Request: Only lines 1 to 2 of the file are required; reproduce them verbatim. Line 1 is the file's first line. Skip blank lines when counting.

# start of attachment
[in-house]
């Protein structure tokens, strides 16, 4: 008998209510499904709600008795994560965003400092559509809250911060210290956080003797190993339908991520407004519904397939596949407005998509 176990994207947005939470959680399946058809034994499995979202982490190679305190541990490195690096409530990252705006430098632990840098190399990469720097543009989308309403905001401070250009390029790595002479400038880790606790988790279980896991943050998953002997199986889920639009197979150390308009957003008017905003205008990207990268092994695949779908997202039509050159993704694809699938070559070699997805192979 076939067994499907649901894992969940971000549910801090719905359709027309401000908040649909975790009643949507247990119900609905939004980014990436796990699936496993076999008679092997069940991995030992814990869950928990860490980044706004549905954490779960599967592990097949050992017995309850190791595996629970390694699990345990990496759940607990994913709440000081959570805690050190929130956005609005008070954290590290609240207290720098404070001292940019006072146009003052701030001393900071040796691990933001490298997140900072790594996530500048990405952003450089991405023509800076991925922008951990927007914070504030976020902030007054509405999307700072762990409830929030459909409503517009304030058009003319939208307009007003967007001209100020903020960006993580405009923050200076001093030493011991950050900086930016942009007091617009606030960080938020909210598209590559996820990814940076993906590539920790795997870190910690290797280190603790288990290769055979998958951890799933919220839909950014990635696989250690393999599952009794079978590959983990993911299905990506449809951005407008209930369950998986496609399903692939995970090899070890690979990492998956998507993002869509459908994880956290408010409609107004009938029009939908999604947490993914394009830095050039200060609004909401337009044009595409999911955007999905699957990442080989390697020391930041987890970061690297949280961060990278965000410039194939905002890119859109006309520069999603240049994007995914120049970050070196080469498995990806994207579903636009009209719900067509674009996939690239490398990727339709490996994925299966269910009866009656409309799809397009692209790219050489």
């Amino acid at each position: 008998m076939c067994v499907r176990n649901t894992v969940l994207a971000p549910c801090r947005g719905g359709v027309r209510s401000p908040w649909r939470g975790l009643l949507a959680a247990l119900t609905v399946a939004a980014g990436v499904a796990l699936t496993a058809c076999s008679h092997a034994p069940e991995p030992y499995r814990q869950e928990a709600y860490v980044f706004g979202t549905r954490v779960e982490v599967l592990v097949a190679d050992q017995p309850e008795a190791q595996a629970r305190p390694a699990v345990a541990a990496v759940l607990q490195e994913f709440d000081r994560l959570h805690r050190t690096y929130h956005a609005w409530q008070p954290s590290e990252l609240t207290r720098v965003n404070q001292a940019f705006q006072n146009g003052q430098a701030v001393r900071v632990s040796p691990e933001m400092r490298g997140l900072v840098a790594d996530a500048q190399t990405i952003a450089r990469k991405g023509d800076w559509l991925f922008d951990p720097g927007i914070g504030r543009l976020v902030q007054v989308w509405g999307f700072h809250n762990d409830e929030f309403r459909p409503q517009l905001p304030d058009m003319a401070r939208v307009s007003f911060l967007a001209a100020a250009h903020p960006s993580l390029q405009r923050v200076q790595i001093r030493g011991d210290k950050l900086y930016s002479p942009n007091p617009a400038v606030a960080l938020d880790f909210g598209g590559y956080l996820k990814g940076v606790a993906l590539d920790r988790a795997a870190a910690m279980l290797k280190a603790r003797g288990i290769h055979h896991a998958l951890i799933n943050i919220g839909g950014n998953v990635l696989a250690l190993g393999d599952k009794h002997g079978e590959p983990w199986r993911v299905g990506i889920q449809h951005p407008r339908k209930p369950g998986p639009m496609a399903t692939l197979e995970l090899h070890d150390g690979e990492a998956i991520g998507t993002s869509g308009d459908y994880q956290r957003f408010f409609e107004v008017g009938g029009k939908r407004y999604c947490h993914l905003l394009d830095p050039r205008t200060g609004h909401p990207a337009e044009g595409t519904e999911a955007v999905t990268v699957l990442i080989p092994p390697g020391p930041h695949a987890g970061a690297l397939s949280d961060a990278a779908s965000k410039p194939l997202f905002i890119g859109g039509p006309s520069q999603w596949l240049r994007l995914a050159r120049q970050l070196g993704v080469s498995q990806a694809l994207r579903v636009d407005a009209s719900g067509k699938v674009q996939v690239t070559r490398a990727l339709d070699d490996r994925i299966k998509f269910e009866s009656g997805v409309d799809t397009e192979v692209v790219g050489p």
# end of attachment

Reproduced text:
[in-house]
């Protein structure tokens, strides 16, 4: 008998209510499904709600008795994560965003400092559509809250911060210290956080003797190993339908991520407004519904397939596949407005998509 176990994207947005939470959680399946058809034994499995979202982490190679305190541990490195690096409530990252705006430098632990840098190399990469720097543009989308309403905001401070250009390029790595002479400038880790606790988790279980896991943050998953002997199986889920639009197979150390308009957003008017905003205008990207990268092994695949779908997202039509050159993704694809699938070559070699997805192979 076939067994499907649901894992969940971000549910801090719905359709027309401000908040649909975790009643949507247990119900609905939004980014990436796990699936496993076999008679092997069940991995030992814990869950928990860490980044706004549905954490779960599967592990097949050992017995309850190791595996629970390694699990345990990496759940607990994913709440000081959570805690050190929130956005609005008070954290590290609240207290720098404070001292940019006072146009003052701030001393900071040796691990933001490298997140900072790594996530500048990405952003450089991405023509800076991925922008951990927007914070504030976020902030007054509405999307700072762990409830929030459909409503517009304030058009003319939208307009007003967007001209100020903020960006993580405009923050200076001093030493011991950050900086930016942009007091617009606030960080938020909210598209590559996820990814940076993906590539920790795997870190910690290797280190603790288990290769055979998958951890799933919220839909950014990635696989250690393999599952009794079978590959983990993911299905990506449809951005407008209930369950998986496609399903692939995970090899070890690979990492998956998507993002869509459908994880956290408010409609107004009938029009939908999604947490993914394009830095050039200060609004909401337009044009595409999911955007999905699957990442080989390697020391930041987890970061690297949280961060990278965000410039194939905002890119859109006309520069999603240049994007995914120049970050070196080469498995990806994207579903636009009209719900067509674009996939690239490398990727339709490996994925299966269910009866009656409309799809397009692209790219050489």